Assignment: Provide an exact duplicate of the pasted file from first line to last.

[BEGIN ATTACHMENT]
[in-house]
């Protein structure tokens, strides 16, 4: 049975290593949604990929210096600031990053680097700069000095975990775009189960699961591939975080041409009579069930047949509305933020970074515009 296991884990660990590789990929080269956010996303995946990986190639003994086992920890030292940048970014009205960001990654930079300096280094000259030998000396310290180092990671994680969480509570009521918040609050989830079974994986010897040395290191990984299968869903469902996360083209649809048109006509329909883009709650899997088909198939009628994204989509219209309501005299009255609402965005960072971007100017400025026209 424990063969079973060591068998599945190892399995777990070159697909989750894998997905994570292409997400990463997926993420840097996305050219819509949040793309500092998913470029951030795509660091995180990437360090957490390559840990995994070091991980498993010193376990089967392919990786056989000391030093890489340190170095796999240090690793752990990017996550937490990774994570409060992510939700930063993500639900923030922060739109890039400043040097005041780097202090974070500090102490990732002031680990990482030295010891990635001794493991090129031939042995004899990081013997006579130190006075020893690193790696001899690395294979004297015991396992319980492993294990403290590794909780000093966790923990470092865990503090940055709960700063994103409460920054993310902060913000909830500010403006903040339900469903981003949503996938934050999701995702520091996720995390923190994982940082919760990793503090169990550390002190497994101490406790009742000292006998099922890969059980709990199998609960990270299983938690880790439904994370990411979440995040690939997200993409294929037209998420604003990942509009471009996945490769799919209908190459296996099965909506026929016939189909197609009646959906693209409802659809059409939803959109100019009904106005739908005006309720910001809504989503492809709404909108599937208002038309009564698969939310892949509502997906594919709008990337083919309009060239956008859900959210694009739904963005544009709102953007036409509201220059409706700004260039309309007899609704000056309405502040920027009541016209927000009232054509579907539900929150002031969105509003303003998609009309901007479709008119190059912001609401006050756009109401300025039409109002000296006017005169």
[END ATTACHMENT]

[in-house]
């Protein structure tokens, strides 16, 4: 049975290593949604990929210096600031990053680097700069000095975990775009189960699961591939975080041409009579069930047949509305933020970074515009 296991884990660990590789990929080269956010996303995946990986190639003994086992920890030292940048970014009205960001990654930079300096280094000259030998000396310290180092990671994680969480509570009521918040609050989830079974994986010897040395290191990984299968869903469902996360083209649809048109006509329909883009709650899997088909198939009628994204989509219209309501005299009255609402965005960072971007100017400025026209 424990063969079973060591068998599945190892399995777990070159697909989750894998997905994570292409997400990463997926993420840097996305050219819509949040793309500092998913470029951030795509660091995180990437360090957490390559840990995994070091991980498993010193376990089967392919990786056989000391030093890489340190170095796999240090690793752990990017996550937490990774994570409060992510939700930063993500639900923030922060739109890039400043040097005041780097202090974070500090102490990732002031680990990482030295010891990635001794493991090129031939042995004899990081013997006579130190006075020893690193790696001899690395294979004297015991396992319980492993294990403290590794909780000093966790923990470092865990503090940055709960700063994103409460920054993310902060913000909830500010403006903040339900469903981003949503996938934050999701995702520091996720995390923190994982940082919760990793503090169990550390002190497994101490406790009742000292006998099922890969059980709990199998609960990270299983938690880790439904994370990411979440995040690939997200993409294929037209998420604003990942509009471009996945490769799919209908190459296996099965909506026929016939189909197609009646959906693209409802659809059409939803959109100019009904106005739908005006309720910001809504989503492809709404909108599937208002038309009564698969939310892949509502997906594919709008990337083919309009060239956008859900959210694009739904963005544009709102953007036409509201220059409706700004260039309309007899609704000056309405502040920027009541016209927000009232054509579907539900929150002031969105509003303003998609009309901007479709008119190059912001609401006050756009109401300025039409109002000296006017005169």